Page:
Warriors seem to love to kick a man while he’s on the ground. And mocking is one of their favorite tactics that they use.
This ad could have been improved by linking the king to Coke, which would have made the retribution that much more sweet. But even though they weren’t able to do that, I think the ad was good enough to cause Warriors to go out and drink more Pepsi.
The Ugly Truth of Rebellion
In this commercial, everything turned out fine, right? The King was tossed in the dungeon, and everyone got a Pepsi to drink. How cool is that?
However, the reality is that rebellion nearly always leads to punishment. That is the part that Warriors always ignore. They don’t seem to see far enough in advance to know how things really turn out.
A case in point is the Super Bowl half-time show. In a way, the half-time show is nearly a replay of the Pepsi commercial.
I’m sure you’ve heard by now, that one of the rappers (36 year old, M.IA. – real name Mathangi ‘Maya’ Arulpragasam) gave everyone the middle finger, while mouthing the words: “I don’t give a _ _ _ _!”
Photo Credit: Christopher Polk/Getty
It is pretty much the same rebellious attitude that Melanie Amaro displayed for the king in the Pepsi commercial. But unfortunately, everything in real life is not OK. Everyone doesn’t get a Pepsi for this rebellious attitude.
In real life though, who is the king? The NFL, NBC, the FCC, and the viewers at home. The last time this sort of incident happened, the FCC fined the television network $550,000 as retribution. And since then, the NFL has been more vigilant on who it lets perform during the game. I’m sure that there is going to be even more scrutiny of the performers at the next Super Bowl.
Update (2-7-12): The NFL was smart. I just found out, that in the contract to perform in the half-time show, MIA agreed to indemnify the NFL for any money it might be forced to pay if the FCC comes down on the TV Network. The point is, there are repercussions for bad behavior, which is great news for Logistical personality types.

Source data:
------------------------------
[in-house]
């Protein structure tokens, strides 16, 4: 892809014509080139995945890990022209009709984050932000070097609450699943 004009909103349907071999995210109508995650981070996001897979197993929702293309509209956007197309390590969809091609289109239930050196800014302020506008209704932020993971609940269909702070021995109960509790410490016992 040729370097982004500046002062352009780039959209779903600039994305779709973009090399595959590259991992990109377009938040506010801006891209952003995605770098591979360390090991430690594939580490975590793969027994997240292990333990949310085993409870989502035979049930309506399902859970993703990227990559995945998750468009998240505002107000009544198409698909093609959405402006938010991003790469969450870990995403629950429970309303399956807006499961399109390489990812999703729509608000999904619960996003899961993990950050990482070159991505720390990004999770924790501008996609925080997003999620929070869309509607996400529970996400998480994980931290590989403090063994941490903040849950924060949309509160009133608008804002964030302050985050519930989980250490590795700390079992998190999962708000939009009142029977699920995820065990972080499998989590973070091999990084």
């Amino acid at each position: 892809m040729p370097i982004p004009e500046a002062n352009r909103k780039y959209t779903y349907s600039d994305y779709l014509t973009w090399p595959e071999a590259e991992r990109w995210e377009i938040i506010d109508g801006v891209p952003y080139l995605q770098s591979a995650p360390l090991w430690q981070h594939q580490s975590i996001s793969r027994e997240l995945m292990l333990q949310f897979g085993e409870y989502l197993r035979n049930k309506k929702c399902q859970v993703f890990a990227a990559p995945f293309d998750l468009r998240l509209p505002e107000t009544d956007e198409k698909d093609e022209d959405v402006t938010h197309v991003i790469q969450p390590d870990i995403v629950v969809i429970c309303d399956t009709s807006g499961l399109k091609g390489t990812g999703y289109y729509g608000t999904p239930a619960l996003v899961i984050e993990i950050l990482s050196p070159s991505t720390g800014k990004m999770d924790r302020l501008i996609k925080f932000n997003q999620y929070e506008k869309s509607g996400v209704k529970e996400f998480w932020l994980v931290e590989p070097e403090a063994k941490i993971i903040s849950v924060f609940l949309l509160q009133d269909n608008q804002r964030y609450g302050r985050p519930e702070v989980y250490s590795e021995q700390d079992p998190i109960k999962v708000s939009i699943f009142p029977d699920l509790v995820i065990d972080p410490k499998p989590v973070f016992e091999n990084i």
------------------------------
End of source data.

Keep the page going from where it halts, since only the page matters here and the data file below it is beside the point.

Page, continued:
Unfortunately, the NFL walks a fine line. They are also trying to appeal to the Warriors, because that is their primary audience for the league. It would be hard for them to promote a show without having Warriors as staring cast members.
Personally, as a Logistical personality type myself, I’d prefer they go with Country-Western singers for this very reason. But I understand that they have to play primarily to their audience of Warriors.
The Downside of This Commercial
So while the Pepsi commercial is a hit with the Warriors, and maybe the Morale Officers (since the star of the commercial, Melanie Amaro, is a Morale Officer type), it had the opposite effect with the Logistical personality types (like myself).
Logisticals are always offended by rebellion, because it upsets the status quo. Whenever there is chaos, which is the outcome of rebellion, the logisticals can’t do their duty for the human army. In other words, commerce breaks down, and supplies and services can’t get through to those that need it.
Logisticals will react to this ad too, by not buying the Pepsi soft-drink. I think Pepsi doesn’t care, as they believe that their future is tied to “young drinkers.” The assumption they make is that the young drinkers are ALL warriors. Unfortunately, they are only about 38% of the population, which you learned in the Personality Marketing Manual.
This is why it is important to know the personality types of your customers. If you anger the wrong group (your target customers), you could destroy your own brand.
Until next time, “Be Fruitful.”